Crisis in Human Migration: A New World of Walls?

2019-05-01T14:20:34-07:00

April 18-19, 2016

Dr. Demetrios Papademetriou, Distinguished Senior Fellow and President Emeritus, Migration Policy Institute and President MPI Europe;  Joseph C. Wilson IV, US Ambassador (rtd);  Andrew Purvis, former Beirut Managing Editor,UNHCR, and former bureau chief TIME Magazine; Chick Keller, Climate and Botanical Consultant to Pajarito Environmental Educational Center, Los Alamos; William J Garvelink, US Ambassador (rtd); Salvador Gutierrez, Regional Liaison and Policy Officer for Central and North America and the Caribbean, International Organization on Migration; Dr. Dieter Dettke, Adjunct Professor of European Security, Georgetown University and former Director of the Friedrich Ebert Foundation, Washington, D.C; Larry Rasmussen, Reinhold Niebuhr Professor Emeritus of Social Ethics, Union Theological Seminary, New York City and author of Earth-Honoring Faith (Oxford University Press, 2013); Javier Gonzalez, Mayor of Santa Fe, New Mexico

Summary

A day does not pass without reports of unprecedented flows of people who have abandoned their homes in hope of better lives in other countries. The most visible movements today are of people from war torn Syria, Iraq and Afghanistan struggling to Turkey and Greece in order to reach European nations where jobs are more plentiful and economies stronger. Elsewhere, Africans, Latin Americans, Southeast Asians and islanders of the Indonesian archipelago, fleeing failing countries, gang warfare, drug cartels and civil wars, also risk death to cross to countries that are closing doors and erecting fences in response to the influx.

The Symposium seeks an understanding of the origins, drivers, and cultural implications behind the news. It will search for explanations to all the complex questions: Who are these refugees?  How does today’s situation compare with human migration flows in the past? How are refugees handled? How many live in camps in neighboring countries, how are those camps organized and funded and how many of the refugees leave legally or illegally for the West?  How real are the claims that terrorists mingle within refugee communities? How do the major refugee organizations determine where refugees are to settle?  What kinds of support do cities and local organizations provide for these newcomers, And, finally, what are the plans for resettling refugees in Santa Fe and Albuquerque – both traditionally refugee-receiving cities.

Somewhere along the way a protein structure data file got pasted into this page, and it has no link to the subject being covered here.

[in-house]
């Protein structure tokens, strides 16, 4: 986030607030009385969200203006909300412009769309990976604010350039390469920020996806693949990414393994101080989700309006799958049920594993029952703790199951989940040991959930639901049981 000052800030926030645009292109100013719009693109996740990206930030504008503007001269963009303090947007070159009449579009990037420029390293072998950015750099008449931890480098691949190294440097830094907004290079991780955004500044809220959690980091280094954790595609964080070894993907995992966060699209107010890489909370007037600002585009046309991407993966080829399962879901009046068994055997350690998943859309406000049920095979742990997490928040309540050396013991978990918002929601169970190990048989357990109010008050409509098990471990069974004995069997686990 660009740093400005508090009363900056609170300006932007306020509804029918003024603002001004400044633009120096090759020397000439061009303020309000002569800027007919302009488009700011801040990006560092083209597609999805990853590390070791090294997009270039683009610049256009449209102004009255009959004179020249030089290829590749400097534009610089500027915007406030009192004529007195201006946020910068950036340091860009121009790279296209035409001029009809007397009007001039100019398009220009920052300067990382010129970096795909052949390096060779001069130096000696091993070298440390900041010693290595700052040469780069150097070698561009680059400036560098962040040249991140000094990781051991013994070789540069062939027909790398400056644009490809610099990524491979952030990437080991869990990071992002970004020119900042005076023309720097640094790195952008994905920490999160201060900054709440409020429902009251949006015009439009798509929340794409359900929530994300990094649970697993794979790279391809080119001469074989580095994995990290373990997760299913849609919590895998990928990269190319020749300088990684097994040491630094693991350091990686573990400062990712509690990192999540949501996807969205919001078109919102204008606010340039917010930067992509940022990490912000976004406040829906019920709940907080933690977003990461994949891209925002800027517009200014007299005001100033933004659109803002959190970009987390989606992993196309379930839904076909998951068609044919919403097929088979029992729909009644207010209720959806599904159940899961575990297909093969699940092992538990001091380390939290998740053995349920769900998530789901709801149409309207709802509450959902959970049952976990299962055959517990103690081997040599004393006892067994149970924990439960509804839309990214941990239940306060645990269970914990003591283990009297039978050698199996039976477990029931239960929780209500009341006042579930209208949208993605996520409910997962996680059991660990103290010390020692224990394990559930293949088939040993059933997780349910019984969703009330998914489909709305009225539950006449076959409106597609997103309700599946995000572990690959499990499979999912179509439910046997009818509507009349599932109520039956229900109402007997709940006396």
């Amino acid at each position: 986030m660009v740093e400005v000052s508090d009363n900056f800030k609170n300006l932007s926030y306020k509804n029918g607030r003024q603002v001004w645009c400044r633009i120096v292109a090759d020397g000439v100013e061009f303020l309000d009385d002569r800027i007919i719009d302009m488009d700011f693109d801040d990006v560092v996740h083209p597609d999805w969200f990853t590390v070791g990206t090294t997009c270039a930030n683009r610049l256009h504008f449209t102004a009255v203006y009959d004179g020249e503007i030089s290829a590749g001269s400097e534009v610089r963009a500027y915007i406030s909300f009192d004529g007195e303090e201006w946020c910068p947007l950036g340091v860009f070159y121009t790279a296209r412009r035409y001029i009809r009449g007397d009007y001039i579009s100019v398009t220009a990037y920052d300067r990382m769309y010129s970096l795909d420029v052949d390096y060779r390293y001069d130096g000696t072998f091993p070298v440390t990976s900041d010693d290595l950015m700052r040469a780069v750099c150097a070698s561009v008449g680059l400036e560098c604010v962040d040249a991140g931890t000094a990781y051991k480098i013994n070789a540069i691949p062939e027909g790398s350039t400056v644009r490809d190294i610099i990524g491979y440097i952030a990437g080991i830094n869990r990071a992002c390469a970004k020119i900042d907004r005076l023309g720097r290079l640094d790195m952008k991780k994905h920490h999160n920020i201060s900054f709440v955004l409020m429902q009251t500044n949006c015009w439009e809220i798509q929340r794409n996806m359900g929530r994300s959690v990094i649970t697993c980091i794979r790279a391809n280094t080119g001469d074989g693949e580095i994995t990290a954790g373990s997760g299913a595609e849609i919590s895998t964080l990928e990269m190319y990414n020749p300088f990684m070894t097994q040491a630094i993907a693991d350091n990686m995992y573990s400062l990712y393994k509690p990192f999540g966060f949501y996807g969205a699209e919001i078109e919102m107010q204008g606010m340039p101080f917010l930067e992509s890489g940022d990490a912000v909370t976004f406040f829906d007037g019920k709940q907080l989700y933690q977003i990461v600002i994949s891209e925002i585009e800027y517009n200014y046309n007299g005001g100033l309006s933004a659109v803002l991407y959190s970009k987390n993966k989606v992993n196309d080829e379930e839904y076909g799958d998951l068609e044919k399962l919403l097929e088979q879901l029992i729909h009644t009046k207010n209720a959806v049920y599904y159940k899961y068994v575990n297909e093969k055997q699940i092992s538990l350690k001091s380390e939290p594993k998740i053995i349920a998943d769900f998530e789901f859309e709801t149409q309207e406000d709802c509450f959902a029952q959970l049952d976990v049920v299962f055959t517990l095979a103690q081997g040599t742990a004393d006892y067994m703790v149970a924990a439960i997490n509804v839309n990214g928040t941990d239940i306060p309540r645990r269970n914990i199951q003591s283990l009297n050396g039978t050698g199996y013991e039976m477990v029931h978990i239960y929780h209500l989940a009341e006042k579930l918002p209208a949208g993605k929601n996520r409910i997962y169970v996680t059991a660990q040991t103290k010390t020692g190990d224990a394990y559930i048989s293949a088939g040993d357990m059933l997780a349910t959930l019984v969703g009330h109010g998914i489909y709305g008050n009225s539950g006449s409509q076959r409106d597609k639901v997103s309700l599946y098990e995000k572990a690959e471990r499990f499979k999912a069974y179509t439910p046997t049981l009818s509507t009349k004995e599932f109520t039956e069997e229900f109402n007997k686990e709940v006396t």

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A Climate of Change: the Global Imperative

2019-05-01T14:20:34-07:00

Scientific and anecdotal evidence tell us that the earth’s temperature is warming at rates not experienced in centuries. What exactly does this mean for the planet, for ourselves, for our children, for our children’s children? How can citizens and policy makers be made to understand that we’re all in this together? That means Washington—and Beijing, Berlin, Rio, Delhi and the Pacific Islanders. And loggers in the rain forests of Myanmar and Indonesia. And agribusiness in California. And large corporations headquartered in New York, London, Tokyo and Hong Kong. That means us, here, in New Mexico. (more…)

Talking with Enemies, Cultivating Friends: Diplomacy Revisited

2019-05-01T14:20:34-07:00

“In a world of complex threats, our security and leadership depends on all elements of our power – including strong and principled diplomacy. . .” – President Barack Obama, State of the Union Address, January 28, 2014.

Since 9/11, the Pentagon, the CIA and the NSA have held near total rein over US foreign policy.  But to what avail?  Hugely expensive military interventions in Iraq and Afghanistan have produced neither peace nor tranquility:  those wars (one of which we precipitated) continue.  Moreover, civil wars – the most common ones in the world today – are notoriously difficult to stop through foreign military intervention alone. Electronic eavesdropping and cyber warfare present other challenging and disturbing dimensions: but how much cell-phone snooping is counter-productive? Isolationism – especially in a globalized, high-tech world with porous borders and interrelated economies and serious environmental problems – has also proven bankrupt.

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Our World in Ferment: Views from China. Russia, Europe and Mexico

2019-05-01T14:20:34-07:00

Most recent commentary on the state of the world deals with revolution in one country or turmoil in a single geographic or cultural area. The Santa Fe World Affairs Forum believes that it is time to examine these challenges and upheavals as part of a global phenomenon. This symposium presented views of the clash between change and status quo in Europe, China, Russia, and Mexico, asking how they differ, what they have in common.
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